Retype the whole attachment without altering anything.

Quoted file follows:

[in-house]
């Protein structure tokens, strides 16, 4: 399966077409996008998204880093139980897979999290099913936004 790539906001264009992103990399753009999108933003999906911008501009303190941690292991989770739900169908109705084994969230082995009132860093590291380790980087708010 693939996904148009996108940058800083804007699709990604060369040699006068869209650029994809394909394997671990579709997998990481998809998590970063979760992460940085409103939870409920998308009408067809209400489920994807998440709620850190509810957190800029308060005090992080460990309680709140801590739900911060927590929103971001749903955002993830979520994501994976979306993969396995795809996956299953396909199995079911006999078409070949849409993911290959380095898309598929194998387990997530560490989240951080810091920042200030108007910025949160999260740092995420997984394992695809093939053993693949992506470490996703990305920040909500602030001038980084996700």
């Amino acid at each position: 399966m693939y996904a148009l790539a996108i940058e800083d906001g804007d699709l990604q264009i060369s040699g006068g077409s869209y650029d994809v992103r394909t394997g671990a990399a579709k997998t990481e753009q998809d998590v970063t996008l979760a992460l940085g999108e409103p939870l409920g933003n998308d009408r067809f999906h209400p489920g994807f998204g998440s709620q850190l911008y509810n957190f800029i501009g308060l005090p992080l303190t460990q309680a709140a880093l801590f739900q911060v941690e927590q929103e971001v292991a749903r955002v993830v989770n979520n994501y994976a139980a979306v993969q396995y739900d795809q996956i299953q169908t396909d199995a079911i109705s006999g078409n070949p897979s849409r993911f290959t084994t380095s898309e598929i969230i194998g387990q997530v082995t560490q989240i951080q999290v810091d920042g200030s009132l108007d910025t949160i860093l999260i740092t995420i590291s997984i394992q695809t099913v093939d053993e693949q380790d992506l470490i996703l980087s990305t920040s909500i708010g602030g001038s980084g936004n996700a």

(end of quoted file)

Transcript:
[in-house]
């Protein structure tokens, strides 16, 4: 399966077409996008998204880093139980897979999290099913936004 790539906001264009992103990399753009999108933003999906911008501009303190941690292991989770739900169908109705084994969230082995009132860093590291380790980087708010 693939996904148009996108940058800083804007699709990604060369040699006068869209650029994809394909394997671990579709997998990481998809998590970063979760992460940085409103939870409920998308009408067809209400489920994807998440709620850190509810957190800029308060005090992080460990309680709140801590739900911060927590929103971001749903955002993830979520994501994976979306993969396995795809996956299953396909199995079911006999078409070949849409993911290959380095898309598929194998387990997530560490989240951080810091920042200030108007910025949160999260740092995420997984394992695809093939053993693949992506470490996703990305920040909500602030001038980084996700």
């Amino acid at each position: 399966m693939y996904a148009l790539a996108i940058e800083d906001g804007d699709l990604q264009i060369s040699g006068g077409s869209y650029d994809v992103r394909t394997g671990a990399a579709k997998t990481e753009q998809d998590v970063t996008l979760a992460l940085g999108e409103p939870l409920g933003n998308d009408r067809f999906h209400p489920g994807f998204g998440s709620q850190l911008y509810n957190f800029i501009g308060l005090p992080l303190t460990q309680a709140a880093l801590f739900q911060v941690e927590q929103e971001v292991a749903r955002v993830v989770n979520n994501y994976a139980a979306v993969q396995y739900d795809q996956i299953q169908t396909d199995a079911i109705s006999g078409n070949p897979s849409r993911f290959t084994t380095s898309e598929i969230i194998g387990q997530v082995t560490q989240i951080q999290v810091d920042g200030s009132l108007d910025t949160i860093l999260i740092t995420i590291s997984i394992q695809t099913v093939d053993e693949q380790d992506l470490i996703l980087s990305t920040s909500i708010g602030g001038s980084g936004n996700a």